“Why I Am Not Proud To Be Singaporean” and Why We Should Move On

Stephanie Koh has caused a huge uproar with her video “Why I Am Not Proud To Be Singaporean”. If you are one of the two people who haven’t watched it yet (really?), here it is:


She posted the video to make a few of clarifications about her interview with RazorTV where she stated that she was not proud to be Singaporean, but with a video explicitly titled “Why I Am Not Proud To Be Singaporean”, it went viral practically overnight. In the video, she gives several reasons to support her stand, which include widely-discussed points like “Singaporeans are not creative”, “Singaporeans are not happy” and “Singaporeans are not nice”.

She brings in her personal experiences of living in Singapore and in Australia, and comparing things like the locals, the standard of living and so on. Nothing particularly new, except for her delivery. I haven’t watched a YouTube rant like this in a while so I thought it was fresh. Nice, Stephanie, nice.

I am not here to refute what she has to say, neither am I here to agree with her points. Unfortunately, that’s not what happened in cyberspace.

We have the locals split into three groups: those who agree, those who disagree and those who simply couldn’t care less. I’ve noticed a trend within her first two groups. Those on her side tend to glorify the video, praise her endlessly for being ‘brave’ and for being the voice of countless people. Those who criticise her ridicule the video, claiming that she is a spoilt brat with an attitude problem.

(Although, what really is an attitude problem and why does this video reflect a “bad attitude”? Alas, that would be another discussion for another time.)

One thing I’d like to discuss, however, is the way people dealt with the video.

Granted, it went viral and people will get upset about what she has to say. To be more specific, what she has to say for herself. Video responses, blog posts and articles started springing up all over the place. In response to her video, 987FM’s Double D’s posted their very own response.

Dee Kosh and Divian Nair made an incredibly concise video on the matter, jumping straight into why Stephanie’s points were moot. They argued that, yes, there are things Singapore can improve on, but at the end of the day, the pros heavily outweigh the cons. The two argued that Singapore is a country that was built on the very backs of our parents in such a short time, but is doing really well regardless. They expressed their concern for having people “jump on the bandwagon” of being heavily influenced by and agreeing with her, thus breeding a subculture of spoilt, self-centred brats. Again, they, too, make valid points.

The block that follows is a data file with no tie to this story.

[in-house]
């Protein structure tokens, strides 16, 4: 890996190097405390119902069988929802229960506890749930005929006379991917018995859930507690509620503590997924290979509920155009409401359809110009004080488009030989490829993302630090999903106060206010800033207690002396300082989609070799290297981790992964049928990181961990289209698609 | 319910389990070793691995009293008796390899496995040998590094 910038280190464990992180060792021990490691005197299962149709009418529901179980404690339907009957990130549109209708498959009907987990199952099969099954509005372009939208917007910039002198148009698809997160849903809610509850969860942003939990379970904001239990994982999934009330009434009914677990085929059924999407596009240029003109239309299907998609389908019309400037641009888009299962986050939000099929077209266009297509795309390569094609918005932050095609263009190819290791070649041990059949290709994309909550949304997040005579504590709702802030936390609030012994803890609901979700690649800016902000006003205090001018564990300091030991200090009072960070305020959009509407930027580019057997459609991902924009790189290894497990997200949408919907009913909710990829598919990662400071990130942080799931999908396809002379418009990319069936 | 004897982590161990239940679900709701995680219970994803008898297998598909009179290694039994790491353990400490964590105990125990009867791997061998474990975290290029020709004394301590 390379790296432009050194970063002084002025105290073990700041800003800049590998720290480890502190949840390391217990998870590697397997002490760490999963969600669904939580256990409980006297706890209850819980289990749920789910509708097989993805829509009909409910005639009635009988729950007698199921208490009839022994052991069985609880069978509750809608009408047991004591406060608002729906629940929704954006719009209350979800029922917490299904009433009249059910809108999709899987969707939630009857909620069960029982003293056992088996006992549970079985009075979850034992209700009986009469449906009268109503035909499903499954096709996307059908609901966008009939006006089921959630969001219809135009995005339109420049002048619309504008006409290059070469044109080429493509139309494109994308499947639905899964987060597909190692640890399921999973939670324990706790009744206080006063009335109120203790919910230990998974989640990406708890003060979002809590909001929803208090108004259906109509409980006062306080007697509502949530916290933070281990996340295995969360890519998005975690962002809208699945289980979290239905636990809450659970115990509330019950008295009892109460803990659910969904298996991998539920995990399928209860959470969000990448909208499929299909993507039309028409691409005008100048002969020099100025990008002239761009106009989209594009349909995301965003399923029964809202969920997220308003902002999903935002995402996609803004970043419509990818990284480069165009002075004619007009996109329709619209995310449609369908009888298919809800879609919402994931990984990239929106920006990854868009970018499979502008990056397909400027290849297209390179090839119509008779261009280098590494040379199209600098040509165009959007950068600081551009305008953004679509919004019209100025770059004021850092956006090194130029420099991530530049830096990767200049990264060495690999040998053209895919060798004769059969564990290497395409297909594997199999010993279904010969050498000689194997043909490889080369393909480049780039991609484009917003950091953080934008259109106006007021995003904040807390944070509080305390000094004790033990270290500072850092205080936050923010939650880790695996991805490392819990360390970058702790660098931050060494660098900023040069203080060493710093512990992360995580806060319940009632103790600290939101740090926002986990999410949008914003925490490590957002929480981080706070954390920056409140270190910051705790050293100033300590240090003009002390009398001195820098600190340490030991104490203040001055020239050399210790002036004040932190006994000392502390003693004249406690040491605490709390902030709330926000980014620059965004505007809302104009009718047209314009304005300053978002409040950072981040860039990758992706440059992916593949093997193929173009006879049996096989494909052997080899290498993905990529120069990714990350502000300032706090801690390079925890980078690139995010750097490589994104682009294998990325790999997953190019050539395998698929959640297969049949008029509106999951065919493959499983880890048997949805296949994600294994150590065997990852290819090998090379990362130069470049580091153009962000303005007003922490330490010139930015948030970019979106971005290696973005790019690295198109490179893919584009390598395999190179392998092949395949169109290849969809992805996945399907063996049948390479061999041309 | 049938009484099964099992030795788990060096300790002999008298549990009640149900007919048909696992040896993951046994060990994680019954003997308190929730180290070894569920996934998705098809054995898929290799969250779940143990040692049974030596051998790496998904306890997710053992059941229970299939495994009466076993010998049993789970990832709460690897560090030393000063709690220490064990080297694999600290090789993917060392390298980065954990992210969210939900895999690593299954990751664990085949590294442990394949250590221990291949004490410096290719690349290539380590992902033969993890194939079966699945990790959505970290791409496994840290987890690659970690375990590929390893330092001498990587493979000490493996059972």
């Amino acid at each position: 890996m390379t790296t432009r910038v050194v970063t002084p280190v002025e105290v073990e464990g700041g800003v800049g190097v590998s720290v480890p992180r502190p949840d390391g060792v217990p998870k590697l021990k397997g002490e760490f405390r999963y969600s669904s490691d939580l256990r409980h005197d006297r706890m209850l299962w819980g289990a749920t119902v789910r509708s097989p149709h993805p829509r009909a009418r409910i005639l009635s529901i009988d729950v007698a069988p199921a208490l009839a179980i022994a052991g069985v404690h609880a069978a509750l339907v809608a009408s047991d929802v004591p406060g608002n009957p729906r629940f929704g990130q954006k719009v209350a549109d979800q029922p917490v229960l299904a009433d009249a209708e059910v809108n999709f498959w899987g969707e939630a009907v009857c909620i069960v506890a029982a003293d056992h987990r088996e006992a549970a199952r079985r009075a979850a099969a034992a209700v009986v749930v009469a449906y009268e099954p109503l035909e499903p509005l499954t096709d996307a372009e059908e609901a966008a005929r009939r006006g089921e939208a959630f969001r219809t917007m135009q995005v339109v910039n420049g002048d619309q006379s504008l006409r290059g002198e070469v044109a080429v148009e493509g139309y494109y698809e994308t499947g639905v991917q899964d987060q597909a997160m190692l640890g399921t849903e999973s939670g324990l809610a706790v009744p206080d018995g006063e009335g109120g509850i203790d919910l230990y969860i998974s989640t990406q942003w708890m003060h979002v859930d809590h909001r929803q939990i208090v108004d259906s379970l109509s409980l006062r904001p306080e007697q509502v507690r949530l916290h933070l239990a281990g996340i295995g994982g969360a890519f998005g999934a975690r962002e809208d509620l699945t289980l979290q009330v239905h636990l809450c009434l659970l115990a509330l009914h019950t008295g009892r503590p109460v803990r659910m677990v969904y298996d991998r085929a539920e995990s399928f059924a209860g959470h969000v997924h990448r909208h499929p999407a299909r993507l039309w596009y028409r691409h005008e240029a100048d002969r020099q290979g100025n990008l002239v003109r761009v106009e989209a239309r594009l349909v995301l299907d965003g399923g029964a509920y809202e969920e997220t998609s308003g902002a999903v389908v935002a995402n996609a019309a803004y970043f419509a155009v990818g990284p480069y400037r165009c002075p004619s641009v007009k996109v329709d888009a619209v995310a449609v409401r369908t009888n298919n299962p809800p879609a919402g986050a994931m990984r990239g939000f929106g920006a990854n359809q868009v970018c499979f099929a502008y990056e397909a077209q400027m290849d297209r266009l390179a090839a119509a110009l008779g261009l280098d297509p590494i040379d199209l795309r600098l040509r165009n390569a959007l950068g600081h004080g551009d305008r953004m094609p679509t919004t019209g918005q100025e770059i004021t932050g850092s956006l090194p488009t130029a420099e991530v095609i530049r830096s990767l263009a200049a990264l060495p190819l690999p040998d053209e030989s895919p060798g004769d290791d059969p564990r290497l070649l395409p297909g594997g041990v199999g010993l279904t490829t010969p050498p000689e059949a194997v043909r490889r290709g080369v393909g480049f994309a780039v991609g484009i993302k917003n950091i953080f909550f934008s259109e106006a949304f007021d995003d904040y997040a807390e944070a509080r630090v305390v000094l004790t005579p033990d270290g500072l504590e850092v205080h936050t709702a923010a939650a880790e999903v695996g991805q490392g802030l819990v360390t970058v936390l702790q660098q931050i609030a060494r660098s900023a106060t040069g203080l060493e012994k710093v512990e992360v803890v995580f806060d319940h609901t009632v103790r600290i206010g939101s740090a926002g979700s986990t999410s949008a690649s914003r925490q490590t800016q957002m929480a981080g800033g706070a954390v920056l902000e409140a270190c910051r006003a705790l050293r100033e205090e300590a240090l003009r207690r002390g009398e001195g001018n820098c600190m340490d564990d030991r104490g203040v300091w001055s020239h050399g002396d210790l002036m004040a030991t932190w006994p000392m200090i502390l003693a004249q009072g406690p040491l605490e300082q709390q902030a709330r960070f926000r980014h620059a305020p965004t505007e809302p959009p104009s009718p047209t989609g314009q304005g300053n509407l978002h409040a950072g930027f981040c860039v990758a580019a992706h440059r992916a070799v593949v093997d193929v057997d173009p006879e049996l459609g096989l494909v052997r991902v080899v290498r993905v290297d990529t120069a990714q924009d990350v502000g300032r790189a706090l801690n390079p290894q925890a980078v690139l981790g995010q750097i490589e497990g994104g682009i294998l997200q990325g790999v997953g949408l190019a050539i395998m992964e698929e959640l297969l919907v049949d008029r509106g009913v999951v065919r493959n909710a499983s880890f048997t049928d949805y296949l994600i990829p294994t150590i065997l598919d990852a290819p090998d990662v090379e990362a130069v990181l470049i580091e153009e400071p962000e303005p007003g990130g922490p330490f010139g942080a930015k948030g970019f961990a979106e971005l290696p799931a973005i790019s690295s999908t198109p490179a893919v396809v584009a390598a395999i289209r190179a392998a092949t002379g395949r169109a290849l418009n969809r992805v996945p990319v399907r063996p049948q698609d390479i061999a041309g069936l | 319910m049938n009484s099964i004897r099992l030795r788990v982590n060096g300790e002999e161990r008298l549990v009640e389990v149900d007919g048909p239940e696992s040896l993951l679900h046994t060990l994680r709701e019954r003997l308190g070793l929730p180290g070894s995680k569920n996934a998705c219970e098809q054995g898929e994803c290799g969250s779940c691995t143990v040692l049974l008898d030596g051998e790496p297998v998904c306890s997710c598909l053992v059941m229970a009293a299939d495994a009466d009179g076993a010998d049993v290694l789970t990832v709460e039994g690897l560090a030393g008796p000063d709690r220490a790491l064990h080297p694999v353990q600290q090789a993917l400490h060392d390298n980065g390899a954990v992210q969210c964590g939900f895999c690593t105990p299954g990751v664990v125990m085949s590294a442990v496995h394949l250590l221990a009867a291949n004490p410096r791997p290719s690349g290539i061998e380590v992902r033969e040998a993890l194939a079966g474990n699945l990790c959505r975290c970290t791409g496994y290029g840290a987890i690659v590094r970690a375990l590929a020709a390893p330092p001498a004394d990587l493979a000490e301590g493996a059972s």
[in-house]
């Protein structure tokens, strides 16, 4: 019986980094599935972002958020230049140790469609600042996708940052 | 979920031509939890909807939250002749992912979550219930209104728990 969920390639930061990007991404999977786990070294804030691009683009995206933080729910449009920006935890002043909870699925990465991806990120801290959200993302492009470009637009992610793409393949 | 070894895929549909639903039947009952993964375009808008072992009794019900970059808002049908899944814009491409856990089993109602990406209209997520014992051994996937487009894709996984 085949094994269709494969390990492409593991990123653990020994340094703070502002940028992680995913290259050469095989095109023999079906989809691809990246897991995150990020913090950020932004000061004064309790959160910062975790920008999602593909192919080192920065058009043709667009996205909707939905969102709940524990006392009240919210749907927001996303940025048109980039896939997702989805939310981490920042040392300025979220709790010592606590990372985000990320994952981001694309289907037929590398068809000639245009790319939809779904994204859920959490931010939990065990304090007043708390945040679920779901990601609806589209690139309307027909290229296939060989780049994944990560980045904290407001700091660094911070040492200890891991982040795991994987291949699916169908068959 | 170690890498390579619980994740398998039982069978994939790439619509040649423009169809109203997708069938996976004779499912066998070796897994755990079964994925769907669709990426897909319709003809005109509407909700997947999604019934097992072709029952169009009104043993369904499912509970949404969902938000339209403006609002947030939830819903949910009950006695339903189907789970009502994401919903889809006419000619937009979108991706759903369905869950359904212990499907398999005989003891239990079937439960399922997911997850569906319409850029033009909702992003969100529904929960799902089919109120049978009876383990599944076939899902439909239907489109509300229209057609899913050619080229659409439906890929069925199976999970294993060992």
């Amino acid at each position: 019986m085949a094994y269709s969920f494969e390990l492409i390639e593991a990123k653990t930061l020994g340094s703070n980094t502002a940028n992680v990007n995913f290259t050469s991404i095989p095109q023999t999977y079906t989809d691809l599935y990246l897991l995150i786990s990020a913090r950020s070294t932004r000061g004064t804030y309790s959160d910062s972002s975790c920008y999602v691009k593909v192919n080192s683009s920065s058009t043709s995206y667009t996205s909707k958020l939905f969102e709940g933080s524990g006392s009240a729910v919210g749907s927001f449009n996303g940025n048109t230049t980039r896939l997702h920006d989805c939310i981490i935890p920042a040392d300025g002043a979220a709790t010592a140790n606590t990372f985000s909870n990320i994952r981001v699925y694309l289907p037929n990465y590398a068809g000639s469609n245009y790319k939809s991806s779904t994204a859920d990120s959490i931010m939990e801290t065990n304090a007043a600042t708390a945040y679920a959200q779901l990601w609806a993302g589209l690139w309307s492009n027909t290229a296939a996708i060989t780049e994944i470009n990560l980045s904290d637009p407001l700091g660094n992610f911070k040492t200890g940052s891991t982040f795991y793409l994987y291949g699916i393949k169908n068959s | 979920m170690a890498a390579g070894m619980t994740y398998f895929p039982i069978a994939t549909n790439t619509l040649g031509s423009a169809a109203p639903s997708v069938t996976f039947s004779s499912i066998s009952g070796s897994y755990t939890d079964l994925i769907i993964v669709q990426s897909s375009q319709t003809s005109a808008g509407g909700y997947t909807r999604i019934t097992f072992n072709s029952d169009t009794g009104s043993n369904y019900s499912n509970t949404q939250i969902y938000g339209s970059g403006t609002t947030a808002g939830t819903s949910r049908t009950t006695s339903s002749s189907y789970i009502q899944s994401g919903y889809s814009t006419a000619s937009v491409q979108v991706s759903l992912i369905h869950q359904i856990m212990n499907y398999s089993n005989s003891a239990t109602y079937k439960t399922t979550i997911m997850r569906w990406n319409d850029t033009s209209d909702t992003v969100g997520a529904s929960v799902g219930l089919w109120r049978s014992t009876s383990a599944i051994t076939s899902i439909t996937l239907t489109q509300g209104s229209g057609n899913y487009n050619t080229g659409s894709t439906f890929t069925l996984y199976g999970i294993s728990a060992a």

Let’s be real here: Stephanie was unfairly elected to be the “voice of the people”.

Like Divian said, “All things that she can’t stand about Singapore directly concern her.” Thank you for pointing out the obvious, because that is exactly what the point of her video was. The whole point of it was to clarify the remarks that she made in her interview with RazorTV.

She never once claimed to speak for the entire population or even a tiny group of people. It was, ultimately, a rant about her life here.

That is what I don’t understand about that situation. Tons of people are criticising her for not being proud of her home, but if she isn’t, so what? That hardly reflects on anyone else’s pride for Singapore. The video is simply about Stephanie Koh and her lack of pride for Singapore, which is completely acceptable.

She does not claim to speak for you, for me or for anyone.

Personally, I thought Dee Kosh and Divian’s video went a tad overboard. They too spoke for themselves, but, knowingly or not, they staged a personal attack on Stephanie. In the video, they called her self-centred and admitted being worried about her holding some sort of power over the masses that will influence everyone to drop their patriotism.

I don’t know about this, you guys, but I think that that would require a little more power, maybe? Perhaps if she were not just some angry, popular YouTuber and her audience could not think for themselves, then, maybe everyone who watched her video will turn into Singapore-hating droids.

It turns out, her audience can actually think for themselves, so the Double D’s do not have to worry about Stephanie having a Singapore-hating cult.

With regards to how people should deal with this hoo-ha, I say just move on. Do not desperately place someone in the spot and give them the title of “Voice of Reason” simply because they are an angry citizen with access to a camera and the Internet.

Likewise, in response to said angry citizen, state your points, but do not make personal attacks. If you so wish to defend your stand or report an issue or situation, please do not stir poop up in the process. This situation has turned ridiculously ugly in a short span of three days.

Like Dee Kosh said about thirty times in his video, ‘think about it’.


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